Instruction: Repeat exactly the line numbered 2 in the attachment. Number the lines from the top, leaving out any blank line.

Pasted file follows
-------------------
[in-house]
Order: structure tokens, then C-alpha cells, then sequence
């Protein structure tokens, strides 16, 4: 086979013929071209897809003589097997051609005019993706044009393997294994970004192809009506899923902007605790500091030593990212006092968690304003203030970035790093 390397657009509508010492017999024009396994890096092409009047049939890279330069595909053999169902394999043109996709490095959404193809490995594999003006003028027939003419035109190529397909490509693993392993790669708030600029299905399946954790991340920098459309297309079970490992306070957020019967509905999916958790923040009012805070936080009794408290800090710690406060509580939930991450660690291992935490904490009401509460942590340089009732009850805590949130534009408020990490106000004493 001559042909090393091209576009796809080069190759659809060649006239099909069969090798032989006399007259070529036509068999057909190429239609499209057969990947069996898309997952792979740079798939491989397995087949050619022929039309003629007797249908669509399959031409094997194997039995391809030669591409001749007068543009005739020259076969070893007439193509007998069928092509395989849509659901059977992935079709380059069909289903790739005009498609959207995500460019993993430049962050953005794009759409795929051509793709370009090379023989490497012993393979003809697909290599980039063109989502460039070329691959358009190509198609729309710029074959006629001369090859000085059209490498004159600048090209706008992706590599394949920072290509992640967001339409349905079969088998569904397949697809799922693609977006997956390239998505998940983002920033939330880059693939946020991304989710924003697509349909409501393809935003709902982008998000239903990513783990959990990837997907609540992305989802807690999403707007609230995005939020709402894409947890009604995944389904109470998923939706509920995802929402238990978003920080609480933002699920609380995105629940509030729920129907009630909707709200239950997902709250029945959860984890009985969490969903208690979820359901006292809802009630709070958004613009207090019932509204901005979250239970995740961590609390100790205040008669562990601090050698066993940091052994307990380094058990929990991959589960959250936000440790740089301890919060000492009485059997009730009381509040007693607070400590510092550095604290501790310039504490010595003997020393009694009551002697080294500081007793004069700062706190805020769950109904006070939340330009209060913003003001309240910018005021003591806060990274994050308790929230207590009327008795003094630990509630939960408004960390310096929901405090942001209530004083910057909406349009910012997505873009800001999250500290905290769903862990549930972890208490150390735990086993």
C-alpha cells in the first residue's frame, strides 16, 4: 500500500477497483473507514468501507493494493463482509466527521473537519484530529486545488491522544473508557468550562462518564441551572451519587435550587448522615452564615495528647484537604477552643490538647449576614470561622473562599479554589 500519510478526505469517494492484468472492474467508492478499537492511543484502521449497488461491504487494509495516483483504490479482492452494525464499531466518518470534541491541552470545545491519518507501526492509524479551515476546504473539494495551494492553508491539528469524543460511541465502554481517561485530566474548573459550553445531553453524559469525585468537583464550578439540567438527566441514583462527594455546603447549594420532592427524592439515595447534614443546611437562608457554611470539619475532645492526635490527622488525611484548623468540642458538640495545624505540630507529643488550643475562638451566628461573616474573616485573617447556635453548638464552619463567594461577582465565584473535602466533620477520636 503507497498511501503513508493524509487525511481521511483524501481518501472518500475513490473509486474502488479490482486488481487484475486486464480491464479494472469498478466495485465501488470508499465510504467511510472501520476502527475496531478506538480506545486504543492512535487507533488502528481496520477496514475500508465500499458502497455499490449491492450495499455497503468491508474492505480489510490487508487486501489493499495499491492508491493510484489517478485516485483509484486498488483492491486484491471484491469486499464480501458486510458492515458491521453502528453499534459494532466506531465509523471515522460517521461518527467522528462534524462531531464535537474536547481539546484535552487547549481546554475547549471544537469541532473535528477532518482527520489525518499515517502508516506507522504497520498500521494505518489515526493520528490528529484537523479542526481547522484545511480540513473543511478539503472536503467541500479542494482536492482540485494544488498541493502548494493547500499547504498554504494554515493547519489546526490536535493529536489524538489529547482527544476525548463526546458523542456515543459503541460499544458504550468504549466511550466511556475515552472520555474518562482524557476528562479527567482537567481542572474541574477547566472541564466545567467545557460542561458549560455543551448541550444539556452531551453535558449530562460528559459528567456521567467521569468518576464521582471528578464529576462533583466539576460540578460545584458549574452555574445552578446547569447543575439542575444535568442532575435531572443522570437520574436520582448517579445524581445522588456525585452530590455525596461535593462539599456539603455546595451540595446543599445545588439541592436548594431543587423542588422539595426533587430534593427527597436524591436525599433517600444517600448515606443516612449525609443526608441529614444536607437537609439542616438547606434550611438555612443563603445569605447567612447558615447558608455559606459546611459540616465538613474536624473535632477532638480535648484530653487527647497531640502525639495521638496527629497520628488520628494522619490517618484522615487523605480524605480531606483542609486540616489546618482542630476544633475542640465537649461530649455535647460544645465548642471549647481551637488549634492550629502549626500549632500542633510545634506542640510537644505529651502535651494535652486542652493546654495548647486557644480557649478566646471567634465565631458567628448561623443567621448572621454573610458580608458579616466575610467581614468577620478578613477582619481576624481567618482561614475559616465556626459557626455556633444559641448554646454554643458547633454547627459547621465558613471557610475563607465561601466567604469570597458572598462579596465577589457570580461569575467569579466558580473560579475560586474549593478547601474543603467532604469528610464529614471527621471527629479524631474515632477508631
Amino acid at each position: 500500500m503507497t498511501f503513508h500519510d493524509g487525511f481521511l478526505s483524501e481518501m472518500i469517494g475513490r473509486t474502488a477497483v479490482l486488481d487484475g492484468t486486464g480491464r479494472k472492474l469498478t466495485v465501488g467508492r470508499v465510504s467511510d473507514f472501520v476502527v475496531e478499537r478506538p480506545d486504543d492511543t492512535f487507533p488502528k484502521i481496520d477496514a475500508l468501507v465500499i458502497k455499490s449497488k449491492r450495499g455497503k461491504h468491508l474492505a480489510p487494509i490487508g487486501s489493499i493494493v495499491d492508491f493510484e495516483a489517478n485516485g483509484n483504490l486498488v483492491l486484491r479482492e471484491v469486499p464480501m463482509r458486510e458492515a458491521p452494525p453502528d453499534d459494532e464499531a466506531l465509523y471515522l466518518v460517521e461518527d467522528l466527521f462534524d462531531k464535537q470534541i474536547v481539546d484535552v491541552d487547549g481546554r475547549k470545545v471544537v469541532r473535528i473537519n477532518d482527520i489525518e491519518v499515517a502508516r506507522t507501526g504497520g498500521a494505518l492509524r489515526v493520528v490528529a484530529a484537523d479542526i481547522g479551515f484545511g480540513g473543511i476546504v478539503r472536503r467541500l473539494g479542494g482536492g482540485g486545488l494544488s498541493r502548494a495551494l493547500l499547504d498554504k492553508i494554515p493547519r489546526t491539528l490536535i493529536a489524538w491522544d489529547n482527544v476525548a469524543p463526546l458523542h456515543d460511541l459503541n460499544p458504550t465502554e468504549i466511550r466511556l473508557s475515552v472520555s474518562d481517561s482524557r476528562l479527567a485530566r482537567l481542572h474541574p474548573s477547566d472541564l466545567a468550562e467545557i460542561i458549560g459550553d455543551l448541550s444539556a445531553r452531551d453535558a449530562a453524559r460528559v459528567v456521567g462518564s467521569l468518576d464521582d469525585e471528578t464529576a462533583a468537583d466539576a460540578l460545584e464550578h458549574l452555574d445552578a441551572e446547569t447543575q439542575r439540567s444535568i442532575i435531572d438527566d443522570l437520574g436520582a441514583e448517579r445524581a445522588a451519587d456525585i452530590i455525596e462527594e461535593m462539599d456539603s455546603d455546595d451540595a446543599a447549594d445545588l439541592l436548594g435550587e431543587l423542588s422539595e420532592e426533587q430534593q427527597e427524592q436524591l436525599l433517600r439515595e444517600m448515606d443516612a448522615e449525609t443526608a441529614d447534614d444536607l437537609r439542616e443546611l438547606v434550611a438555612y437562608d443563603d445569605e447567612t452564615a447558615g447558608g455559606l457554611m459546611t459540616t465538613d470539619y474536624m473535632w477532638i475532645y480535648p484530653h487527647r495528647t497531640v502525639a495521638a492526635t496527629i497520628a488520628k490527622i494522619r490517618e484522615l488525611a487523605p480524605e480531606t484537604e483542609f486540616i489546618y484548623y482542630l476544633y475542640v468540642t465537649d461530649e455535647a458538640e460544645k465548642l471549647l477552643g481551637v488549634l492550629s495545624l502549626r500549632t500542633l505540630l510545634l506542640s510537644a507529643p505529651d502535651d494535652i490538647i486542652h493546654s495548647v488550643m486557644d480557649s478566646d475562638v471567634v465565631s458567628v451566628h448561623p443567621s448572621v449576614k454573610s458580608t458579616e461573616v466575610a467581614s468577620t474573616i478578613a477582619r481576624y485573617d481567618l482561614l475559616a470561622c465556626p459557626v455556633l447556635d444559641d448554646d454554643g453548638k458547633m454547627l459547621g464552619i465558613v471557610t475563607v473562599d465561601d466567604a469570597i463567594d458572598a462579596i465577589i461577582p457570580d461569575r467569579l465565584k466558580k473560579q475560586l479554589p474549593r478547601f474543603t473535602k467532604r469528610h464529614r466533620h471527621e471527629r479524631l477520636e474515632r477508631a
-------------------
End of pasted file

Order: structure tokens, then C-alpha cells, then sequence